Scruggs Nation, Day 47: story says Joey Langston pleads guilty

A story by Jerry Mitchell in this morning’s Clarion Ledger says Joey Langston entered a guilty plea in federal court.  Here’s a link.  As of the time I’m posting this it’s early on the West Coast, I may have more to say about this later.   

UPDATE: Walter Olson has written a long, excellent post at Overlawyered on the significance of the Langston plea on the national scene.  Walter also likens Mississippi AG Jim Hood’s current status to a "potted plant."  Incidentally, on Friday, Hood’s office sent an e-mail to AG employees barring any contact with the media AND bloggers without authorization.  Apparently the media restriction was in place before, but now bloggers are expressly included in the ban.  I guess Hood figures if he’s not going to talk, no one else should either.   

SECOND UPDATE: At times like this, it is easy to fall into a feeding frenzy and speculate unfairly. Remember we are working with a limited universe of known facts, and that interpretation of documents, public records and statements on the record by those who know first-hand is different than assuming the worst about someone or speculation based on oral or informal rumors, or what we wish to be true. Readers are free to contact me with information about what is going on, but I humbly ask that commenters please refrain from statements on this blog about the guilt or criminal involvement of those who have neither admitted any culpability nor been charged with a crime.  A label of criminal carries a serious stigma.  Let’s be fair even to those we may not like.  If anyone deserves to be brought to justice, well, let it come, but let’s try to put ourselves in the shoes of those we discuss, and their families.  Let’s remember that compassion, even for an enemy, is mankind’s noblest trait. Let’s only say those things that we would stand up in public, attach our name to and answer for.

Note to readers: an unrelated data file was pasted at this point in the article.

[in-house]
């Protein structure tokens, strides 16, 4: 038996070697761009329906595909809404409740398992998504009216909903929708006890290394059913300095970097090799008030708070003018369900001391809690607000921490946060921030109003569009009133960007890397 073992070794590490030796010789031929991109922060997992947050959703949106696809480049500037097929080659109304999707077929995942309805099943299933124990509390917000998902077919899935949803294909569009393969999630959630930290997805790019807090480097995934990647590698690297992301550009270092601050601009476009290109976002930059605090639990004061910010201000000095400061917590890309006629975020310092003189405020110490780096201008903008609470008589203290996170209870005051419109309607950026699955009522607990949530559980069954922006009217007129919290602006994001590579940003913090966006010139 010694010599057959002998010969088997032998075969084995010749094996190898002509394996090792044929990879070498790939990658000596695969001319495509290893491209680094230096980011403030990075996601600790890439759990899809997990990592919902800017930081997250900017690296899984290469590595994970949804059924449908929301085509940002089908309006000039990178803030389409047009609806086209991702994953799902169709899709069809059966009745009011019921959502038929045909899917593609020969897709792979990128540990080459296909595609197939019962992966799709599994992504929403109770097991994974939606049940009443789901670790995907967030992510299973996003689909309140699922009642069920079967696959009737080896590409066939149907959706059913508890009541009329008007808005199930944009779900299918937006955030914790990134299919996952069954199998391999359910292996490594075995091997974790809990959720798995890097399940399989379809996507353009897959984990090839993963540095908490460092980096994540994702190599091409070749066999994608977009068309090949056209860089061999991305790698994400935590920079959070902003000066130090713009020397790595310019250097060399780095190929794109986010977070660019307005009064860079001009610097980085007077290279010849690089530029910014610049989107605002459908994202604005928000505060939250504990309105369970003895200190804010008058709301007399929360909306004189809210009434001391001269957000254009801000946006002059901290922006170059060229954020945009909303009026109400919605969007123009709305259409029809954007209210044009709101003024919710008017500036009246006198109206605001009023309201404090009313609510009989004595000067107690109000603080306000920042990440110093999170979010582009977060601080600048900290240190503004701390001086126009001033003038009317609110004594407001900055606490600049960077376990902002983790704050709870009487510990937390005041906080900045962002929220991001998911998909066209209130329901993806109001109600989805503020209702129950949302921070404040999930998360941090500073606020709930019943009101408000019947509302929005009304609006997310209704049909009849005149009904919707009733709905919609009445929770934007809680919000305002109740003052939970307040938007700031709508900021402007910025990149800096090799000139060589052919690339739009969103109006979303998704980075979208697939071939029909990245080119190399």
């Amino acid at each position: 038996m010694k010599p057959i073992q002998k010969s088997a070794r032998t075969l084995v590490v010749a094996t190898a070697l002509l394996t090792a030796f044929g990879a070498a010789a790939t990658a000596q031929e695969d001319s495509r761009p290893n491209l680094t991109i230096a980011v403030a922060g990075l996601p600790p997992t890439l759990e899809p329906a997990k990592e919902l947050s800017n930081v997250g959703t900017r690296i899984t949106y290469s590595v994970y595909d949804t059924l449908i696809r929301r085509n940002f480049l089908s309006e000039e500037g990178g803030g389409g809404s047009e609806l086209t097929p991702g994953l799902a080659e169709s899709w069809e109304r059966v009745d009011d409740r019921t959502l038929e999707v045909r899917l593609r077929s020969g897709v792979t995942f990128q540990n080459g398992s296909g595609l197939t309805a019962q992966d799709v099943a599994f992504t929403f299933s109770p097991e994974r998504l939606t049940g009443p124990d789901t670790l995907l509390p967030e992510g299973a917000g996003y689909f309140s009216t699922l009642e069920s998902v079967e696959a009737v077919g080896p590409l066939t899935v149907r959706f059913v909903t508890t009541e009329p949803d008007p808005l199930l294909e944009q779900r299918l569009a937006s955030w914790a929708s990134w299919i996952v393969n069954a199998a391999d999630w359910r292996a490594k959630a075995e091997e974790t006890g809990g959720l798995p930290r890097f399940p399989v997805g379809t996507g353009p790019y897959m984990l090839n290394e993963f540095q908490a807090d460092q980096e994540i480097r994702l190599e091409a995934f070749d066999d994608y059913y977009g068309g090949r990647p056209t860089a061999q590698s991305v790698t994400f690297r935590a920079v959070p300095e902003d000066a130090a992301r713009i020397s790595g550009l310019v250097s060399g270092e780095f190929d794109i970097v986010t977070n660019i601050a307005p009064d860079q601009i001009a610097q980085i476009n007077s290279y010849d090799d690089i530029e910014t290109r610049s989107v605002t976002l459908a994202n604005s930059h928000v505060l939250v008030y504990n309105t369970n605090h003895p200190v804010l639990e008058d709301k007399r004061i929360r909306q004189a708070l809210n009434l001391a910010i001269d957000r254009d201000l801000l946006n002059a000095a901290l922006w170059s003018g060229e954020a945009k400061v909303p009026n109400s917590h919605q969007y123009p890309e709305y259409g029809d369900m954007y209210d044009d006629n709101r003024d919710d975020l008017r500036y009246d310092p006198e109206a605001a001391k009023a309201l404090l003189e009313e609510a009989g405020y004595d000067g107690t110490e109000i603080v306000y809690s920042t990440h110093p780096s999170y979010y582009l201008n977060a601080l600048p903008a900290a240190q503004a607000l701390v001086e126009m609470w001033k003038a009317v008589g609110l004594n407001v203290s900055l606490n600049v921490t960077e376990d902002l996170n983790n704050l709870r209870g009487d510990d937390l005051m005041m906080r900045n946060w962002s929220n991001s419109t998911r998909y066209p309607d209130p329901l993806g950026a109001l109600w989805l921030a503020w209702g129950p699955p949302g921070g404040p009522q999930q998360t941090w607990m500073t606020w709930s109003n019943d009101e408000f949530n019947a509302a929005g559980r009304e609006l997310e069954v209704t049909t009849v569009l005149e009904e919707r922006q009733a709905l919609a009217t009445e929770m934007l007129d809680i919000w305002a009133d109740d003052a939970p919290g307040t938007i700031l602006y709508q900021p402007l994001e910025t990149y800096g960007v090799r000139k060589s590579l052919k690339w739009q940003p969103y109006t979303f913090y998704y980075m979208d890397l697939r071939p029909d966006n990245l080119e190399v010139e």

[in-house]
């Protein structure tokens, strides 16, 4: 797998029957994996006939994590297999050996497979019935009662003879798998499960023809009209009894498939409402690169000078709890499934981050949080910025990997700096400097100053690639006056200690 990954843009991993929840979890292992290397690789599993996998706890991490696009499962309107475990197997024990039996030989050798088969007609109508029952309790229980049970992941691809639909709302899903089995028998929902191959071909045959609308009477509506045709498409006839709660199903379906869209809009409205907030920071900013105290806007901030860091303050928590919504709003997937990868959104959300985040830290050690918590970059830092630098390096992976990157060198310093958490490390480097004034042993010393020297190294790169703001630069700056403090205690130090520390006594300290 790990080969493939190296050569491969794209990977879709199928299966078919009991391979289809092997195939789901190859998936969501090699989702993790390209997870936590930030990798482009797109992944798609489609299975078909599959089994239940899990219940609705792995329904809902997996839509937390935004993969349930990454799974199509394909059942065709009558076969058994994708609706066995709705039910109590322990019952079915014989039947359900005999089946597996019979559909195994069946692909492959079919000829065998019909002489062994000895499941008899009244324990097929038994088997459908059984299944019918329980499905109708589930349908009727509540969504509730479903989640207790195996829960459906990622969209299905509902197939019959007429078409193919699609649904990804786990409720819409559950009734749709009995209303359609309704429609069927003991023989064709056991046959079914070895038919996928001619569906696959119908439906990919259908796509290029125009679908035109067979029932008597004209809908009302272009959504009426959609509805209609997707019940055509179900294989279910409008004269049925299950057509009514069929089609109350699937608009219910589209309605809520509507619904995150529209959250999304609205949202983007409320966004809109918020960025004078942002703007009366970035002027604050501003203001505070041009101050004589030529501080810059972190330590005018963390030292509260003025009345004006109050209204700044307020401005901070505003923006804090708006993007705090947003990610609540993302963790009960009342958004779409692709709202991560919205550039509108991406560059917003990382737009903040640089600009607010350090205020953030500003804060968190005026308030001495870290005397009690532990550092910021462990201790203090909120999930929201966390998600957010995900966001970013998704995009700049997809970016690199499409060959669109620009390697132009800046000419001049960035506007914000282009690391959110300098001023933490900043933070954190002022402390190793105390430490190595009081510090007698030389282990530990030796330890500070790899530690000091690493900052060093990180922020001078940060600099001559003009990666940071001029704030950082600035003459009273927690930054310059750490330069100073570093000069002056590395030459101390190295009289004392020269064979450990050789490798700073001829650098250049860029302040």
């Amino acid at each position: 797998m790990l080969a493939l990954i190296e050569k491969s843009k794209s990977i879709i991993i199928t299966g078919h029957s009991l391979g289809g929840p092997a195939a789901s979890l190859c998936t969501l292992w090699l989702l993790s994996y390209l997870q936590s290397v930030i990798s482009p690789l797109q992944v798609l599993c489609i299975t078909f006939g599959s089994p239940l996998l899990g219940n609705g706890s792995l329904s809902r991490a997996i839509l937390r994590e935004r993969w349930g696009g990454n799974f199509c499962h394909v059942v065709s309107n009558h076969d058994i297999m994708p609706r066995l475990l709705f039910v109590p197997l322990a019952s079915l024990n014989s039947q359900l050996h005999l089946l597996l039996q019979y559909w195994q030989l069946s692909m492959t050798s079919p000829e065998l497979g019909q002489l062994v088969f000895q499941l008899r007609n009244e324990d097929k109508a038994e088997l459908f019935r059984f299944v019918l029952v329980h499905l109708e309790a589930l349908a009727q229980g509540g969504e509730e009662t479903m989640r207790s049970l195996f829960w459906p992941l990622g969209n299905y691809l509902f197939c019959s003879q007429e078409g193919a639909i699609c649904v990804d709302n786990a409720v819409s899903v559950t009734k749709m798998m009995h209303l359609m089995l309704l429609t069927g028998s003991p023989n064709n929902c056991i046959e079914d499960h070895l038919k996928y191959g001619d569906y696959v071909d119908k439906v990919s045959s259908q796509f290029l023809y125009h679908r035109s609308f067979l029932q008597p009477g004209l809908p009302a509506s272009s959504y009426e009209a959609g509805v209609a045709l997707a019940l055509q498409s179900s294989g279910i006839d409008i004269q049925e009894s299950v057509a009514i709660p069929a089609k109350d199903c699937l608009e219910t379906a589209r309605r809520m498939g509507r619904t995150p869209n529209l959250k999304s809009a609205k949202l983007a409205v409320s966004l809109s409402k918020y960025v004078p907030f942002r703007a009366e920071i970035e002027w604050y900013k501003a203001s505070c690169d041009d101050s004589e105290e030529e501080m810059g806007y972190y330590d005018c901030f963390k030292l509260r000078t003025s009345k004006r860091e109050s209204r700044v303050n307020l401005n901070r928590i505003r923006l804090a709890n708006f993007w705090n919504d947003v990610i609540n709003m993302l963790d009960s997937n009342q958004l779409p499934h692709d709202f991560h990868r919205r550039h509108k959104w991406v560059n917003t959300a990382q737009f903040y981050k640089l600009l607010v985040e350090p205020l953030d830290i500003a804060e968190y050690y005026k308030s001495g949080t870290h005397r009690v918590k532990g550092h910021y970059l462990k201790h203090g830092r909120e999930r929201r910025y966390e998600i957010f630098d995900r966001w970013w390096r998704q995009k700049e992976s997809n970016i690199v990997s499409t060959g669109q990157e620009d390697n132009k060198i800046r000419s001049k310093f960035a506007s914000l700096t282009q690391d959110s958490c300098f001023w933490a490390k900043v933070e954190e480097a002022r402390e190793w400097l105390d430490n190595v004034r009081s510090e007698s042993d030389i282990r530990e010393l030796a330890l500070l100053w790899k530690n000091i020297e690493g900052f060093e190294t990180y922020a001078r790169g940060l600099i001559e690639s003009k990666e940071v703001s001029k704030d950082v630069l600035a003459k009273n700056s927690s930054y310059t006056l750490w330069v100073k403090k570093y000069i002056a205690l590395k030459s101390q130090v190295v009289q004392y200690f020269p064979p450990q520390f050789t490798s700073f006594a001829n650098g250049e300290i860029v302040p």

12 Comments

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12 Responses to Scruggs Nation, Day 47: story says Joey Langston pleads guilty

  1. Heddy-Dale Matthias MD

    Does the article in the Clarion Ledger, aside from the obvious shenanigins, imply that former DA Ed Peters had a million dollars from Scruggs/Langston in “walking around money” to use to bribe and “influence” folks as he saw fit?

  2. THIN

    All Grisham needs is a murder/suicide for another best seller. It is usually the stories revolving around the rich, poor and rogues that make the best tales…looks like we have a perfect recipe in Mississippi. I am musing over the actor to play Hood, but no one in Hollywood would agree to that hair cut.

  3. Carly

    Excerpts from the C-L Jerry Mitchell story:
    “…seeking documents related to that attorneys’ fees lawsuit as well as documents regarding payments to Jackson lawyer Ed Peters,…”
    “In his statement to authorities, Langston said he helped Scruggs try to influence Circuit Judge Bobby DeLaughter, who heard the case.
    DeLaughter, a former assistant district attorney under Peters, has repeatedly said he took no bribe. “The hardest part of this is not being able to defend myself, but I just can’t comment on it,” he said Saturday.”
    But Scruggs’ lawyers never listed Peters as an attorney of record in the case. According to statements, Peters was eventually given a total of $1 million to influence DeLaughter in the case. The statements show DeLaughter did not receive any of that money.”
    Obviously, Peters wanted no record of his payment or participation, but things do get messy sometimes.
    According to the article, STATEMENTS show that Delaughter did not receive any of THAT money.